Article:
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Re: WELLBUTRIN and my husbands now a JERK!! HELP!!

Posted by Racer on October 27, 2000, at 16:20:01

In reply to Re: WELLBUTRIN and my husbands now a JERK!! HELP!!, posted by Greg on October 27, 2000, at 12:07:55

Being a smoker, too, I can attest to the problems of quitting. I've tried many times, using almost everything there is to help me, and you didn't notice me using the past tense in that first declaration...

One of the Surgeon Generals once said that nicotine was more addictive than heroin, and I believe that. I know people who have quit, or tried to quit, both. Almost all of them managed to quit the heroin in the end, though most still had some cravings for it. Only one of them managed to quit smoking, and she said it was much worse than withdrawal from heroin.

For myself, I know that I get antsy, mostly, from nicotine withdrawal. That doesn't sound so bad, but it's giving up the 'good' effects of smoking that make it a real problem for me. For example, I get kinda intense about work, and smoke breaks are the only time I can wind down during the day. Yeah, that's my own fault, eating lunch at my desk, working too many hours, etc. But it's also a function of the business world I've found myself in. Any time I'm not out of my office, I'm going to be hit up to work and some times there just isn't anywhere to go for lunch. (I take my lunch for financial reasons, and some work places don't have any place nearby to sit and eat) Anyway, the smoking gets me out of a tense environment for ten minutes. Or it gives me time away from someone I can't bear to see, like a wretched boss, etc. And don't underestimate the sedative power of nicotine! The drug not only makes us remove ourselves from a tense environment, it also sedates us and makes it easier to go back in. Let's see, that's positive reinforcement, in my book.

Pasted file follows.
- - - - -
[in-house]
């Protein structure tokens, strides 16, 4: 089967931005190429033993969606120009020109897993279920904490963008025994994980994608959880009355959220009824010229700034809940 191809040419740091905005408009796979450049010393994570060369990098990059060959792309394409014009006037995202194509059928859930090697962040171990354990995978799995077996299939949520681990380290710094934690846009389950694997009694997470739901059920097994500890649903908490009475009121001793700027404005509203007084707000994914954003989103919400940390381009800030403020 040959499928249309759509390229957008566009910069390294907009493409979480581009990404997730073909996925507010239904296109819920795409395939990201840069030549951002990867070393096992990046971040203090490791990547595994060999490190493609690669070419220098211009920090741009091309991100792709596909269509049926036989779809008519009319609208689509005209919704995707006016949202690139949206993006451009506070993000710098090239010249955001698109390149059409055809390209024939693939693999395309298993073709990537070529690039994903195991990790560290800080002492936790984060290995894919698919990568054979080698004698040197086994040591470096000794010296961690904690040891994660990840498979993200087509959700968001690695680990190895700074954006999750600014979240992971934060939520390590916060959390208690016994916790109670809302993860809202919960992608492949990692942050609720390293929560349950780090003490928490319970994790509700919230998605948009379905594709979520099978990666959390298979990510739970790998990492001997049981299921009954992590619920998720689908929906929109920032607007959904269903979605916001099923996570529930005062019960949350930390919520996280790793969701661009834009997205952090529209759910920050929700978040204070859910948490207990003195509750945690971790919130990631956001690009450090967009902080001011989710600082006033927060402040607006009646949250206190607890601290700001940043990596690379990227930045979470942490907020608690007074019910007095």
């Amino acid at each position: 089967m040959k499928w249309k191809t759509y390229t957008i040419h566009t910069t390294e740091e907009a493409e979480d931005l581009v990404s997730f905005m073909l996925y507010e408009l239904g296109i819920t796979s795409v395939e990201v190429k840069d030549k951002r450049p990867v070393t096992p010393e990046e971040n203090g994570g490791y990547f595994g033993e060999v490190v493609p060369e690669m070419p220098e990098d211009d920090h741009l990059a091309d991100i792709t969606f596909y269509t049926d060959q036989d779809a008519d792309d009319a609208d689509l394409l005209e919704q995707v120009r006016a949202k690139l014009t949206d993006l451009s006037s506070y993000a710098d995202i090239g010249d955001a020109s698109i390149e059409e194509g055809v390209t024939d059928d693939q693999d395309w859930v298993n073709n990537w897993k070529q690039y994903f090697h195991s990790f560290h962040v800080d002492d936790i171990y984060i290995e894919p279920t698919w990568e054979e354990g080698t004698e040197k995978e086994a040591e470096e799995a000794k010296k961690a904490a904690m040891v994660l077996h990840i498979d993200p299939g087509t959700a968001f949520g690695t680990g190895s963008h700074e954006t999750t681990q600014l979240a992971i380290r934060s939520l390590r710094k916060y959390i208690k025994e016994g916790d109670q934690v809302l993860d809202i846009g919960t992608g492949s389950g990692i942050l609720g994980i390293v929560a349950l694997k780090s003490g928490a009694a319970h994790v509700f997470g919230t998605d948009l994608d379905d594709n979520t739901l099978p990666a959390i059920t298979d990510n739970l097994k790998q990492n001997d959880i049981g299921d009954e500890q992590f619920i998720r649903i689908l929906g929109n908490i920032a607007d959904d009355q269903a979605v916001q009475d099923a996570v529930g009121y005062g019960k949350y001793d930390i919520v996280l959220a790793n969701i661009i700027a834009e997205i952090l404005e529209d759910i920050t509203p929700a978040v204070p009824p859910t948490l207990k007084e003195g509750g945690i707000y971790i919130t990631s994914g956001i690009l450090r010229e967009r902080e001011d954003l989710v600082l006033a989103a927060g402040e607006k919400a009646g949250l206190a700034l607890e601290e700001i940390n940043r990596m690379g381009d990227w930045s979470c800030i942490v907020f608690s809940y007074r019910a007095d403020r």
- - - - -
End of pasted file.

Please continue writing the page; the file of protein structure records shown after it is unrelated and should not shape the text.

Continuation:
Quitting smoking is incredibly hard. Your husband sounds as though he's going through something awful, and not having a good time of it. I agree with Greg, find a time when he's calmer, and ask him what's going on. If, after five weeks, he's not quitting and he's still this irritable, something's obviously wrong. But don't give up on him. It may be that he's feeling like a failure for not quitting. Maybe he wanted to quit for your anniversary, maybe he only wants to quit for you, and is hostile because he feels that it's your 'fault' that he feels this bad. You'll only know if you talk to him about it. But try to be understanding, too.




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